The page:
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Byron ready to negotiate sale of land outside future Highway 14 route

Former driving range site will become the pathway for U.S. Highway 14.

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The sign for Links of Byron still stands Monday, Nov. 8, 2021, along U.S. Highway 14 near its intersection with Olmsted County Road 5 in Byron. Joe Ahlquist / Post Bulletin
Joe Ahlquist

BYRON — A piece of land purchased by the city of Byron earlier this year will become the new route for U.S. Highway 14 at some point.

However, a business has offered to purchase a 10.48-acre piece of the 37.56-acre parcel that was previously a golf course and driving range along the south side of Highway 14 near the intersection at Olmsted County Road 5.

Last week the Byron City Council created a committee including City Administrator Mary Blair-Hoeft and members of the public works department to negotiate the sale.

RELATED: Highway 14 — the new open road

According to a map sent to council members, the 10.48 acres would be on the south side of the path of the proposed new highway route.


Mike Dougherty, a spokesman for the Minnesota Department of Transportation District 6, said the Highway 14 corridor study done by Olmsted County, Dodge County, and the cities of Byron, Kasson and Rochester is calls for an interchange at County Road 5. However, the study noted that the current path of Highway 14 through Byron would not allow for an interchange at that location, so MnDOT will need to move the highway to the south to make room for the on- and off-ramps.

"The corridor study that Olmsted County led helped clarify and prioritize where interchanges could eventually go," Dougherty said. "How it fits, how they make it work hasn’t been addressed yet at that intersection."

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The sign for Links of Byron still stands Monday, Nov. 8, 2021, along U.S. Highway 14 near its intersection with Olmsted County Road 5 in Byron. Joe Ahlquist / Post Bulletin
Joe Ahlquist

Dougherty did say, however, that MnDOT agreed with the recommendations, and one of those recommendations would be to move Highway 14 to accommodate an interchange at County Road 5.

In April, the city of Byron purchased the 37.56-acre plot from the estate of Ronald Flanagan for $600,000.

The city hopes to hand over a portion of the land to MnDOT when the state agency eventually decides to add interchanges to Byron on Highway 14. The corridor study indicates interchanges would go at County Road 5 at the west side of Byron and Olmsted County Road 3 at the east end. The intersection at 10th Avenue would be replaced with an overpass.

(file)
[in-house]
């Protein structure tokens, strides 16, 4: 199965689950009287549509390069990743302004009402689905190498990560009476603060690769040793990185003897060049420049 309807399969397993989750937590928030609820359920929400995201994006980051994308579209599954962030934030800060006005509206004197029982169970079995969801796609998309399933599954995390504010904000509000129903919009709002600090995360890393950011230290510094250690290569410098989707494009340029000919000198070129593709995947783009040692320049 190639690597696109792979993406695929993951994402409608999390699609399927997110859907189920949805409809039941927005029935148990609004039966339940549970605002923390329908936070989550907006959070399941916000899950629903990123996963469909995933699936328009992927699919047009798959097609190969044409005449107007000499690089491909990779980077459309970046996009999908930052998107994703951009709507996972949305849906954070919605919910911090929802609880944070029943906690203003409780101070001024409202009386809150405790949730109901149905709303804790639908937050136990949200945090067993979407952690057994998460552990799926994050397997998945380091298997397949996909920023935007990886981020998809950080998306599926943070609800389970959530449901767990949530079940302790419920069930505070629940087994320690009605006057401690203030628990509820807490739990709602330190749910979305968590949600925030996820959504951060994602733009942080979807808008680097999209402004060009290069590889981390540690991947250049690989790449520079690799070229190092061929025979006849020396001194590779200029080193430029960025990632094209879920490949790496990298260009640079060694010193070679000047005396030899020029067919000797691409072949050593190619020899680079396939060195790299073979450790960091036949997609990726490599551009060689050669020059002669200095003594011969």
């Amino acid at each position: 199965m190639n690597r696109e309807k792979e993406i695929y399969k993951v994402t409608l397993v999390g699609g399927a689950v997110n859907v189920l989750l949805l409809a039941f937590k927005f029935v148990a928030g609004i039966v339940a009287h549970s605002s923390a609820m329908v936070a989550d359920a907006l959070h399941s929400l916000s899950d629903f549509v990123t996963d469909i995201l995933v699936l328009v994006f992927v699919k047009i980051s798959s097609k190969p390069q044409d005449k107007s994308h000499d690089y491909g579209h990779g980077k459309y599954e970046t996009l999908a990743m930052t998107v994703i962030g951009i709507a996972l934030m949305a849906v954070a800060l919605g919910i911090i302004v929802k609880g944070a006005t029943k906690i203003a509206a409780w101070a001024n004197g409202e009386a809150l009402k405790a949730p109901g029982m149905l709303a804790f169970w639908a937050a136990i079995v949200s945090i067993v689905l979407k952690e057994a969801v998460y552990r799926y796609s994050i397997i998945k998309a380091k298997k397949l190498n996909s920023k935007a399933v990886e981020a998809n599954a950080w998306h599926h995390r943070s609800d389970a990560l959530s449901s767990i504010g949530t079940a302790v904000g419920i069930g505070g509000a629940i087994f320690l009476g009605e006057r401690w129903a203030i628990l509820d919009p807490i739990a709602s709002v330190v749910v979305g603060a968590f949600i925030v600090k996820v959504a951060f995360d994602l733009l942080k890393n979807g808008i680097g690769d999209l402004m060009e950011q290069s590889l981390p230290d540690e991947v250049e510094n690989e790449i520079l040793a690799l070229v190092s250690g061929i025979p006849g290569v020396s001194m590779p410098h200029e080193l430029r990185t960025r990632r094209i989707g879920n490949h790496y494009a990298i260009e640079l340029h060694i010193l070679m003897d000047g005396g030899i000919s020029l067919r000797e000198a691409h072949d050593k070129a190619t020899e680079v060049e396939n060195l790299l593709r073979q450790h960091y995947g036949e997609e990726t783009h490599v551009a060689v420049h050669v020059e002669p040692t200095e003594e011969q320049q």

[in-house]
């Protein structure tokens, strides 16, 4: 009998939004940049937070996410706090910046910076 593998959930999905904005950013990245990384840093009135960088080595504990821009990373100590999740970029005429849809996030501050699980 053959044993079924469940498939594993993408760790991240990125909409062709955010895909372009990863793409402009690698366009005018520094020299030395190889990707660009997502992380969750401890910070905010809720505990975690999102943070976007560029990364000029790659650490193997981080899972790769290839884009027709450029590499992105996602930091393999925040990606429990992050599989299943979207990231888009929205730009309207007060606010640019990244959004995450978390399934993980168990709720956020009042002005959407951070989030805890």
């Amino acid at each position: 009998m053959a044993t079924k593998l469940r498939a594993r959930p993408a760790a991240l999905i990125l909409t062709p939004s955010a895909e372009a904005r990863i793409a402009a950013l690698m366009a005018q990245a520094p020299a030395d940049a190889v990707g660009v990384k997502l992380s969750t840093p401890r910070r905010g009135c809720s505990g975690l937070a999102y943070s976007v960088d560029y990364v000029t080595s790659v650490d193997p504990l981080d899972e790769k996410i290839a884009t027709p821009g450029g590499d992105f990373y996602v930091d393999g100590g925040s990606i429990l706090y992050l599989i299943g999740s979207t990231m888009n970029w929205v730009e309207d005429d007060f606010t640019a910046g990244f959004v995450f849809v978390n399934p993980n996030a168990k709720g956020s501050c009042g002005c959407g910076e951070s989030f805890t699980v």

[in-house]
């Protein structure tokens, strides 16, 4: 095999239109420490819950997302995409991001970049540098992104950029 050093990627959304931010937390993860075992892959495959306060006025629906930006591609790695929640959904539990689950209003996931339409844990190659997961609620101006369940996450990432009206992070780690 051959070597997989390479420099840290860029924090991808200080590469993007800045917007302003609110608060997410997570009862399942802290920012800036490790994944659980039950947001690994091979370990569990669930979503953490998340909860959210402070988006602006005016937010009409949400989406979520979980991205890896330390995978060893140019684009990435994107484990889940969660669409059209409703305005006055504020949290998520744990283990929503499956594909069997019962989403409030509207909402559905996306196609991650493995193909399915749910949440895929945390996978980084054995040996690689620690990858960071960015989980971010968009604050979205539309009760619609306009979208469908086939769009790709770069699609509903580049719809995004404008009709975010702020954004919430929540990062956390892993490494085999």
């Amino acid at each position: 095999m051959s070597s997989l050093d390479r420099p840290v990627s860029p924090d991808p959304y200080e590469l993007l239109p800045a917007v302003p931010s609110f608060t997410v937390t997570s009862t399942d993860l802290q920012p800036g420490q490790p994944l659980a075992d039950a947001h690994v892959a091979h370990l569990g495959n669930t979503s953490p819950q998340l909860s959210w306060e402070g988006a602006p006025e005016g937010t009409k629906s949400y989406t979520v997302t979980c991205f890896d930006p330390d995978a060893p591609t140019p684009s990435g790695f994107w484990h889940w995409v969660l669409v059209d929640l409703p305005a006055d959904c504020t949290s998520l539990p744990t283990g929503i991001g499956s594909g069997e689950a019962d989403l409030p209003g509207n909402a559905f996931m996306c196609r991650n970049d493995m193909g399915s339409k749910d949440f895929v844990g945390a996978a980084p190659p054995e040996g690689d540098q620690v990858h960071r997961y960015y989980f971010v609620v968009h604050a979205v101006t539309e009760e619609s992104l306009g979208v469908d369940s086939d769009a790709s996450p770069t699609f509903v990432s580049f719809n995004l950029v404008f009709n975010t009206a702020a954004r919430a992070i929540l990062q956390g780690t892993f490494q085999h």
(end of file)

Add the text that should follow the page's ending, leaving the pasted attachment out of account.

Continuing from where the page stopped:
Dougherty said one of the purposes of the corridor study is to show the intended land needs of any MnDOT project along Highway 14 through town, so businesses would know not to pursue purchase of land that could eventually be sought as right-of-way for the road project.


The 10.48-acre plot would be outside that right-of-way.

Dougherty said that while the corridor study has been completed and calls for repaving and re-engineering the highway between Kasson and Rochester, the project is not yet on any MnDOT or state funding lists. That could change soon as MnDOT will likely add the corridor to future funding requests. Though when the state and/or federal governments might agree to fund such a project is unknown.

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A proposed interchange at U.S. Highway 14 and Olmsted County Road 5 would require moving the path of Highway 14 south to accommodate the space for on- and off-ramps. Courtesy City of Byron

One of the reasons a change in this section of Highway 14 is sought is because of the number of serious crashes along that stretch of road.

While waiting for funds to build interchanges and reroute Highway 14 in Byron, MnDOT is planning to make some changes to Highway 14 next summer, Dougherty said. For example, median crossings will be eliminated at County Road 3, 60th Street/Olmsted County Road 44, and at Seventh Avenue. At the first two intersections, J-turns – otherwise known as reduced conflict intersections – will be installed to allow traffic to cross and return in the opposite direction.

"We need shorter-term safety measures that come with a low cost," Dougherty said. "Serious injury and fatal crashes typically occur when someone is trying to cross at those county roads."

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